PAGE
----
We would now have a small break from the flavor complexity and have a simple dish. Deep fried sweet Kkwabaegi bread with créame. A dish that was also part of the original pop up menu. Still a sweet flavor profile but the texture felt like had an upgrade where you could break off each braide with a clean snap. Simple and delicious.

When I first saw the next dish I thought that this was a bit too classic and Danish for what had been the theme of the menu. I turned out to be wrong. A  ribey served with onion pure, grilled ramson and jue but what made it stand out was the small pile of crunchy chili. That small bit of chili balanced out the sweet elements and brought the dish back to South Korea once again. As delicious as it was surprising.

Naturally we would end with rice. Different kind of steamed rice served with trout roe, lumpfish roe, toasted beech nuts and preserved citrus. Now rice was the main part of this dish so un the side was a Yakatori grilled lobster tail. Juicy and super delicious.

For our desserts we would look back at Kristians time at 108 as well as the original popup at Relæ. The first was a kiwi sorbet with a juice of ginger and I think white currant oil. A super fragrant, refreshing and delicious dessert.

I think Kristian was first in Denmark to introduce caviar into desserts with his roasted seaweed icecrem hazelnut oil and GastroUnika caviar back at 108. The dessert has followed him ever since and here as well. On the side was a oolong tea soufflé which for me stole the show with its mix sweetness and super fluffy texture that went so well with the more umami rich ice cream.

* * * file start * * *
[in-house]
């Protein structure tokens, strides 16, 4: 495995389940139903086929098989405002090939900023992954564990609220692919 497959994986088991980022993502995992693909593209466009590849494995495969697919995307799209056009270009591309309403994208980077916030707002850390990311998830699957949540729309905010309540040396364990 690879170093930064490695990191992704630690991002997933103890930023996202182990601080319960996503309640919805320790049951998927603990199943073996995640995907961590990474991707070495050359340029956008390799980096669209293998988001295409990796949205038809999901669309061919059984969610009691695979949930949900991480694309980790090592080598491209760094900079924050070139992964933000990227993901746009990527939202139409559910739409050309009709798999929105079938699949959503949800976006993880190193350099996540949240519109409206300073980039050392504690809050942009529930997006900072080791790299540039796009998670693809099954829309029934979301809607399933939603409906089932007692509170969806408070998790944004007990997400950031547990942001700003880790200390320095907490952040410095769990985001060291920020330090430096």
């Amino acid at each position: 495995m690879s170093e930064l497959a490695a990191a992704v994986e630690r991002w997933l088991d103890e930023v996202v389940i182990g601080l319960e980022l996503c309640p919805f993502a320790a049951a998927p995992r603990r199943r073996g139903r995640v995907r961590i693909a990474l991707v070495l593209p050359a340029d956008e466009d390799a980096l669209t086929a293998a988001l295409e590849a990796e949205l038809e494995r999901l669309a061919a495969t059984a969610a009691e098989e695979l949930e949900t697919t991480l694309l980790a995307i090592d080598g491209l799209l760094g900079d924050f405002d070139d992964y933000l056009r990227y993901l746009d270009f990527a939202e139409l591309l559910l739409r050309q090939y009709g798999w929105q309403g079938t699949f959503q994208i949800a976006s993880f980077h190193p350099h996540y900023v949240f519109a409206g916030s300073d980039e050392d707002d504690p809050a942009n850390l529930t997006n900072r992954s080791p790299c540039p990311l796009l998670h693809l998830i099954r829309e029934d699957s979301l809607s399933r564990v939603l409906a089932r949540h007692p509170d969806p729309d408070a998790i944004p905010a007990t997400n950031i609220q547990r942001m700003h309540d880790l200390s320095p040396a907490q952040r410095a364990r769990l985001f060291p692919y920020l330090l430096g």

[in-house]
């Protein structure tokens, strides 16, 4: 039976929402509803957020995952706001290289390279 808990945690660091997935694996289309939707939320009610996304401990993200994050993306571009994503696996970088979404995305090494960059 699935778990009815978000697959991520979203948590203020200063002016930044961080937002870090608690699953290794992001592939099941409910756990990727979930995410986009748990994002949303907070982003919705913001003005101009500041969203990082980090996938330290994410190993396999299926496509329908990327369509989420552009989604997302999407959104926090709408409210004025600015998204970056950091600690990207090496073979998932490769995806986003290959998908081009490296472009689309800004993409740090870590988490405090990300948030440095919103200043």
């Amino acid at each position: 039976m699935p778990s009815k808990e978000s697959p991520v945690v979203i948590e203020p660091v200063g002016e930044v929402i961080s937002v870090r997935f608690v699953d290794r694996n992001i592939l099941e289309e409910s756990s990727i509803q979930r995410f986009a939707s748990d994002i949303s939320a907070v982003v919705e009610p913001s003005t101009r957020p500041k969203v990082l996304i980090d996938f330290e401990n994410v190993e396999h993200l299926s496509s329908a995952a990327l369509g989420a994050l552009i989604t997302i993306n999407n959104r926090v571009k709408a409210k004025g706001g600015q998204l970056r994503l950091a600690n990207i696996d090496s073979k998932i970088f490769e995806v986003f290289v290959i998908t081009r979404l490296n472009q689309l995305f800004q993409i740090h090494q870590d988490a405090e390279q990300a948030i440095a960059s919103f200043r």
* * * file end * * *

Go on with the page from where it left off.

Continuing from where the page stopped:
I remember my first meal at Koan when they did the pop up at Relæ. I loved it but at the same time it didn’t really feel Korean or at least only to a smaller extent. With the permanent location it’s obvious that Kristian is actually finding his roots and his balance. The flavor profile of the dishes feels very Korean, the inspiration for the dishes and even the china on which the food is served. The Danish element is the style and techniques used to actually prepare the food and the manner in which it is presented. The dishes are presented in a simplistic  manner but prepared with lots of techniques and complex flavor elements with respect for the produce. In that way Koan incorporates Kristians Korean roots, the Danish ingredients as well as his professional training as a chef at both Noma and Relæ which to me brings the journey full circle.

As I mentioned in the beginning Koan has been one of the most anticipated openings and it really delivered on that. With its unique flavor profile, extremely beautiful restaurant and its just very delicious food it is easily one of the most interesting restaurants in Copenhagen right now. I unfortunately find it that as time passes I am becoming more and more difficult to impress as I eat at more and more top restaurants but Koan really blew me away. The Michelin guide is famously conservative when it comes to new restaurants but in reality Koan deserves two stars in the next guide. It’s a must for any foodie living in or visiting Copenhagen.

Practical information


Menu: 12 course tasting menu (2500kr)

Head chef: Kristian Baumann

Location: Copenhagen